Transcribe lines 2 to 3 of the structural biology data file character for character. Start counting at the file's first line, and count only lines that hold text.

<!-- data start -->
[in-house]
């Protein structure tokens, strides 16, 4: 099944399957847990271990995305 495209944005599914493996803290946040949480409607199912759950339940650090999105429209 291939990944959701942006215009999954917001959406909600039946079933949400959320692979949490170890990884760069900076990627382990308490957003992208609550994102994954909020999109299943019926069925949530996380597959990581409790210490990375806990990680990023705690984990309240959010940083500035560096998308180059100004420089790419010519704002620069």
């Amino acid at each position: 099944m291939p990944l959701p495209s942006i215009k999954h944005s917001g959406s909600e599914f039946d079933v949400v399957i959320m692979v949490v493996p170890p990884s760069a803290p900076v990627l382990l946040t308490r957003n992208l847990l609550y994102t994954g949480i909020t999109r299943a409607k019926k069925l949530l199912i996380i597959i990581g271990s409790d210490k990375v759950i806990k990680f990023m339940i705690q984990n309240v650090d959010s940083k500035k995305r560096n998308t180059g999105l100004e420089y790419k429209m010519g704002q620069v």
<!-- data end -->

């Protein structure tokens, strides 16, 4: 099944399957847990271990995305 495209944005599914493996803290946040949480409607199912759950339940650090999105429209 291939990944959701942006215009999954917001959406909600039946079933949400959320692979949490170890990884760069900076990627382990308490957003992208609550994102994954909020999109299943019926069925949530996380597959990581409790210490990375806990990680990023705690984990309240959010940083500035560096998308180059100004420089790419010519704002620069």
């Amino acid at each position: 099944m291939p990944l959701p495209s942006i215009k999954h944005s917001g959406s909600e599914f039946d079933v949400v399957i959320m692979v949490v493996p170890p990884s760069a803290p900076v990627l382990l946040t308490r957003n992208l847990l609550y994102t994954g949480i909020t999109r299943a409607k019926k069925l949530l199912i996380i597959i990581g271990s409790d210490k990375v759950i806990k990680f990023m339940i705690q984990n309240v650090d959010s940083k500035k995305r560096n998308t180059g999105l100004e420089y790419k429209m010519g704002q620069v």